Sunday, June 24, 2007
Posted by D. Daniel Sokol
F.M. Scherer of Harvard's Kennedy School of Government reviews the US experience of private litigantion in antitrust in his paper Class Actions in the U.S. Experience: An Economist's Perception.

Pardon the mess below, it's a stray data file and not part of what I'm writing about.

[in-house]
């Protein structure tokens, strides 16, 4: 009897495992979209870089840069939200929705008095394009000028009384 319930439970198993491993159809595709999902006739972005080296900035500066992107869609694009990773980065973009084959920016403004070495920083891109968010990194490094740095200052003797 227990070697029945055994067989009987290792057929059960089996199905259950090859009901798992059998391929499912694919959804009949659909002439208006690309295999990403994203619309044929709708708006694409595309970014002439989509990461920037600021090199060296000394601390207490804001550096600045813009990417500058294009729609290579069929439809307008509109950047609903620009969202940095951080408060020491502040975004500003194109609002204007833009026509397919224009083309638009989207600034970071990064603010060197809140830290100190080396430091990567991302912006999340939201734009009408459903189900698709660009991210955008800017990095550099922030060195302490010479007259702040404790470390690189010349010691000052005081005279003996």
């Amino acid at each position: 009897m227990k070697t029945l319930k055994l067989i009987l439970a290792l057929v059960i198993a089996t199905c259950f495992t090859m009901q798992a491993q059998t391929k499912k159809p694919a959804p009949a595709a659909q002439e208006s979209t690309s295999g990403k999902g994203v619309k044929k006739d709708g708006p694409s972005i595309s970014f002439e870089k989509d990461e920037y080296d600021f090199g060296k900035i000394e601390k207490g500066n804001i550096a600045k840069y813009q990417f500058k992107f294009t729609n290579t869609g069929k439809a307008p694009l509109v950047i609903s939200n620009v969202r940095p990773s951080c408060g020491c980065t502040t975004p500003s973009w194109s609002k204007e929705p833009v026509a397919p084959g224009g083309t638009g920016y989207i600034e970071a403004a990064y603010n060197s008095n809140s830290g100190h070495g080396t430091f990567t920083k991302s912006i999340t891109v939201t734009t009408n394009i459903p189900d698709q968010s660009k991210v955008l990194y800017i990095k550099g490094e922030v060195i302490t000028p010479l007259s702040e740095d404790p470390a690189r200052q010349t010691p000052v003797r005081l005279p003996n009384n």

ABSTRACT: This paper, presented at a University of the Piedmont (Italy) conference in January 2007, analyzes several features of the U.S. experience with class action litigation, emphasizing suits alleging antitrust law violations. It observes that despite the trebling of damages under U.S. antitrust law, deterrence has been less than completely successful, as shown by the large number of important price-fixing conspiracies proven in recent years. It argues too that many class action suits are brought with insubstantial evidence of violation. An important motivator is the significant share of settlement damages realized by entrepreurial law firms organizing the class actions. The retention by judges of neutral economic experts can help sort out the evidentiary complexities of class action suits, but the approach is far from a panacea.